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Can a $10 Raspberry Pi break your PC’s disk encryption? It’s complicated.

A $10 Raspberry Pi Pico-based TPM sniffing tool, designed to grab the Bitlocker disk encryption keys from some models of Lenovo laptop.

Enlarge / A $10 Raspberry Pi Pico-based TPM sniffing tool, designed to grab the Bitlocker disk encryption keys from some models of Lenovo laptop. (credit: StackSmashing)

Last week, a video by security researcher StackSmashing demonstrated an exploit that could break Microsoft’s BitLocker drive encryption in “less than 50 seconds” using a custom PCB and a Raspberry Pi Pico.

The exploit works by using the Pi to monitor communication between an external TPM chip and the rest of the laptop, a second-generation ThinkPad X1 Carbon from roughly 2014. The TPM stores the encryption key that unlocks your encrypted disk and makes it readable, and the TPM sends that key to unlock the disk once it has verified that the rest of the PC’s hardware hasn’t changed since the drive was encrypted. The issue is that the encryption key is sent in plaintext, allowing a sniffer like the one that StackSmashing developed to read the key and then use it to unlock the drive in another system, gaining access to all the data on it.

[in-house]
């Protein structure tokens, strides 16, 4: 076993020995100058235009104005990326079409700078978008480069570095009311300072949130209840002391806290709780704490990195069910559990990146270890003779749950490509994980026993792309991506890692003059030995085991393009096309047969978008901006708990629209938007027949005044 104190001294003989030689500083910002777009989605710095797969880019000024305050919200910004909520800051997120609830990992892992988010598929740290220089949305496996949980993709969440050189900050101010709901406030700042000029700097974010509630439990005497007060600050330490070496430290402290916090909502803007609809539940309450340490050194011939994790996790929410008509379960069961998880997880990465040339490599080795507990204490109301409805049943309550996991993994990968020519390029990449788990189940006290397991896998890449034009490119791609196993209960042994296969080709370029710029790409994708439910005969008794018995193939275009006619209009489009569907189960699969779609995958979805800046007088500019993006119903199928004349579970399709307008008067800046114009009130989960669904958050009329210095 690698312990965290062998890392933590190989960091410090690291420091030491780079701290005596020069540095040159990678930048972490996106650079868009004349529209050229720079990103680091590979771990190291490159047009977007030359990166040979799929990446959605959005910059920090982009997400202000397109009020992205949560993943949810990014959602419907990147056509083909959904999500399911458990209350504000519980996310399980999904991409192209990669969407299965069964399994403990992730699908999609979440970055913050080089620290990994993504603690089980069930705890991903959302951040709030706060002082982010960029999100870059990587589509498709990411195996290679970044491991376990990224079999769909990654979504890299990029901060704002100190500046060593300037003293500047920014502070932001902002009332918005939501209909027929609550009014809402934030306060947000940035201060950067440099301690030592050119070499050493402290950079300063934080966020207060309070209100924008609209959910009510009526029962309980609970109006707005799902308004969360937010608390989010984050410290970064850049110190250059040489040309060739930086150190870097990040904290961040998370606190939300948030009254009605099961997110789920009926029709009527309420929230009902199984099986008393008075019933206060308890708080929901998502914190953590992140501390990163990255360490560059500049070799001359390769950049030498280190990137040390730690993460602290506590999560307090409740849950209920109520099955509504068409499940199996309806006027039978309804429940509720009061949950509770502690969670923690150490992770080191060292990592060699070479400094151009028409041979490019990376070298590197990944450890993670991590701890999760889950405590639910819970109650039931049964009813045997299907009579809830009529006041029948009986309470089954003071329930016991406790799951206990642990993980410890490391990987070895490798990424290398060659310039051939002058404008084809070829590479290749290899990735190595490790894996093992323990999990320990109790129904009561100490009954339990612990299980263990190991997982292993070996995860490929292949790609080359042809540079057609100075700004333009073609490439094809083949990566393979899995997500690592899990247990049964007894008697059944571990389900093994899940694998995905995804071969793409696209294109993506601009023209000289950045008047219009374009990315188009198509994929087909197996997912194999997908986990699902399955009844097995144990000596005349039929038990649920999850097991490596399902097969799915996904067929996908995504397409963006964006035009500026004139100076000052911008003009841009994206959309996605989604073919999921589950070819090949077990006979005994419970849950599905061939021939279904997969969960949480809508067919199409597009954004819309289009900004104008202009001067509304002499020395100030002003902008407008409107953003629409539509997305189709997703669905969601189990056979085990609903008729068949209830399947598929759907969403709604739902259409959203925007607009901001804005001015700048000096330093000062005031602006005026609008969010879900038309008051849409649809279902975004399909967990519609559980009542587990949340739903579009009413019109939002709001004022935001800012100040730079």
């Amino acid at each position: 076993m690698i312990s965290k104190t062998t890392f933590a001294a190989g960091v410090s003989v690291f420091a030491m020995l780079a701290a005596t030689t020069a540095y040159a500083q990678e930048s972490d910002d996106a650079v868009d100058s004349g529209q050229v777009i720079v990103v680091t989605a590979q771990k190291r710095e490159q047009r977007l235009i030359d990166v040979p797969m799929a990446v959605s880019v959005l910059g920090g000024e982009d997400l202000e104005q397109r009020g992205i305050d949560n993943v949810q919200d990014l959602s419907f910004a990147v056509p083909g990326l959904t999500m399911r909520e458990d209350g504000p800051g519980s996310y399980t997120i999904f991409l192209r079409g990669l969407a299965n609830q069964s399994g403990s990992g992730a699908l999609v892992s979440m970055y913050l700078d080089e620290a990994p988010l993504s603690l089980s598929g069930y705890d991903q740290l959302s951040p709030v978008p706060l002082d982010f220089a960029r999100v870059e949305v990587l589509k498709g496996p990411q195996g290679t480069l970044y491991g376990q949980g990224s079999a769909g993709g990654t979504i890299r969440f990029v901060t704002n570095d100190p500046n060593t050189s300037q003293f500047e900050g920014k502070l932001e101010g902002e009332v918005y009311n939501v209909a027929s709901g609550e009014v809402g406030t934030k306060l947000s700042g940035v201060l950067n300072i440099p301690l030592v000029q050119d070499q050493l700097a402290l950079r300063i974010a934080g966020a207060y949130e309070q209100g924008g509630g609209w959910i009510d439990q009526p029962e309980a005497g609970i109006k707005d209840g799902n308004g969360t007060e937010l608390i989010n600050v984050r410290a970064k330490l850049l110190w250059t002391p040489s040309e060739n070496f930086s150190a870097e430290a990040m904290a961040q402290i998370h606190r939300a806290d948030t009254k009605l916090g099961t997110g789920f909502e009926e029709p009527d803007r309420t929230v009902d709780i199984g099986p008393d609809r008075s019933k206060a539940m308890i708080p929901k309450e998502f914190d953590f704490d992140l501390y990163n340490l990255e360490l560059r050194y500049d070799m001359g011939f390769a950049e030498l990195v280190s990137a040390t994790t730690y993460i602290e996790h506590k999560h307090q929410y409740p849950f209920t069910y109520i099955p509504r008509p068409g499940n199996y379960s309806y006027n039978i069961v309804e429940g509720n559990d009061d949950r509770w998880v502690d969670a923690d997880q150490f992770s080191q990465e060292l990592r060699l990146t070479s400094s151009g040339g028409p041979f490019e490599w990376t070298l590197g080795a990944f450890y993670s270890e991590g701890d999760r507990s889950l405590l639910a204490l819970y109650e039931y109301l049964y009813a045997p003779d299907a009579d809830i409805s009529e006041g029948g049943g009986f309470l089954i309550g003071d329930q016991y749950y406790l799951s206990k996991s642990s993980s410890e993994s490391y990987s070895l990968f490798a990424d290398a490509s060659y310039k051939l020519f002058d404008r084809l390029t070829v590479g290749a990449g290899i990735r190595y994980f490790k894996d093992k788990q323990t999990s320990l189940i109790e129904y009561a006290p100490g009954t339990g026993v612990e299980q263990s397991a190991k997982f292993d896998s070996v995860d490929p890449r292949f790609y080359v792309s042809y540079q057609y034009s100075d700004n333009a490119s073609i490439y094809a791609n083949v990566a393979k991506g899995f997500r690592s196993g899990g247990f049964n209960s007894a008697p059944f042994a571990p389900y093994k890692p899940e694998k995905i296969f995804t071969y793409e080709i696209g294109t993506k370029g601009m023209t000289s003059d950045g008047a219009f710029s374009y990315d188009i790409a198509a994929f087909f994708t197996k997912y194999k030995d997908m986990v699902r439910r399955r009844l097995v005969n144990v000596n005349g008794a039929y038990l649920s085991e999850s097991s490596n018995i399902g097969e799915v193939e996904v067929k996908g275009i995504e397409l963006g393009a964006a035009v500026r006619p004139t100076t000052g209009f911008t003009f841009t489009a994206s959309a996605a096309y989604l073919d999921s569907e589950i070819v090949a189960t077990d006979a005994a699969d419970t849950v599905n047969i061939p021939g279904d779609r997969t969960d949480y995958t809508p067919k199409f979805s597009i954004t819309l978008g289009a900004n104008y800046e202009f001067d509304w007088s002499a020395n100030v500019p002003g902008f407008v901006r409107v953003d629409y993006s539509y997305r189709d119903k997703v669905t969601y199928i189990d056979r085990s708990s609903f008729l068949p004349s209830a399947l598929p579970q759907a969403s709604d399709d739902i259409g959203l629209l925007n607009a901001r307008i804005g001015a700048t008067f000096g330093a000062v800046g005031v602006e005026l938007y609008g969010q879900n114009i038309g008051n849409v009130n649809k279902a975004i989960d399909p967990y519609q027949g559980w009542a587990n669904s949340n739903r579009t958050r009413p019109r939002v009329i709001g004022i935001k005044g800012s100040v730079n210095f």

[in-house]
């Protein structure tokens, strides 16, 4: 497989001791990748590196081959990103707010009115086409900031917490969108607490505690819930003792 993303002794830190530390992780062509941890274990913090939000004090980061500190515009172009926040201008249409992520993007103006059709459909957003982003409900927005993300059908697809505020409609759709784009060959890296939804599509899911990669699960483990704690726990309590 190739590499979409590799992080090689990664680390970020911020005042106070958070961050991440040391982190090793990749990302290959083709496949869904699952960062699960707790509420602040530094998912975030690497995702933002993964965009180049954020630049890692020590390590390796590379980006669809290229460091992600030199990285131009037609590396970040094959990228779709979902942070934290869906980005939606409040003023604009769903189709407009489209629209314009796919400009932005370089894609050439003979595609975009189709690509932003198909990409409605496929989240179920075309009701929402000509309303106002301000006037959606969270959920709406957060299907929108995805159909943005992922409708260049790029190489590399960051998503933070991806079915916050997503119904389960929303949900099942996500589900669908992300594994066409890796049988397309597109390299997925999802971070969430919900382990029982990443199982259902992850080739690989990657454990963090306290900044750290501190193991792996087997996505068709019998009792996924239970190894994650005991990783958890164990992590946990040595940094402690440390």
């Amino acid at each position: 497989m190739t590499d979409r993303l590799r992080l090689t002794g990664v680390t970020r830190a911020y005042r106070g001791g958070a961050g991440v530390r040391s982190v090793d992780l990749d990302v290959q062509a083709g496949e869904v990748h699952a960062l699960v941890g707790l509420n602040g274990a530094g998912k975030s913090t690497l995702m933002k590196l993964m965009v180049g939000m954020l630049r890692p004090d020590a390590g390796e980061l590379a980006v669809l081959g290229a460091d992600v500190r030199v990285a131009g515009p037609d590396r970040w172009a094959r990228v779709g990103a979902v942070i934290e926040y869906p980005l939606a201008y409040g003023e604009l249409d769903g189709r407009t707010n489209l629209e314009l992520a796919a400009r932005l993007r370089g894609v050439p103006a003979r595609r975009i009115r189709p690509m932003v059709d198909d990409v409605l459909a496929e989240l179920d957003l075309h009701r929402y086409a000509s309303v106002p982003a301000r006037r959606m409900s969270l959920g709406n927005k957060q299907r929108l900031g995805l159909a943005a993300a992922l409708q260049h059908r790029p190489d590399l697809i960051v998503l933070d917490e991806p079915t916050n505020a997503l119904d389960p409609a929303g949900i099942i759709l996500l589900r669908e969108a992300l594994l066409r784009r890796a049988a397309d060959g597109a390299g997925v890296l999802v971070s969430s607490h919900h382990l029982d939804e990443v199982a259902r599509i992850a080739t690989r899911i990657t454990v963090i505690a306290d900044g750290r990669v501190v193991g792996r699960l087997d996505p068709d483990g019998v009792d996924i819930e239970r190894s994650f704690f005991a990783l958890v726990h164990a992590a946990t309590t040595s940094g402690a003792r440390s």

This is not a new exploit, and StackSmashing has repeatedly said as much. We reported on a similar TPM sniffing exploit in 2021, and there’s another from 2019 that similarly used low-cost commodity hardware to pick up a plaintext encryption key over the same low-pin count (LPC) communication bus StackSmashing used. This type of exploit is well-known enough that Microsoft even includes some extra mitigation steps in its own BitLocker documentation; the main new innovation in StackSmashing’s demo is the Raspberry Pi component, which is likely part of the reason why outlets like Hackaday and Tom’s Hardware picked it up in the first place.

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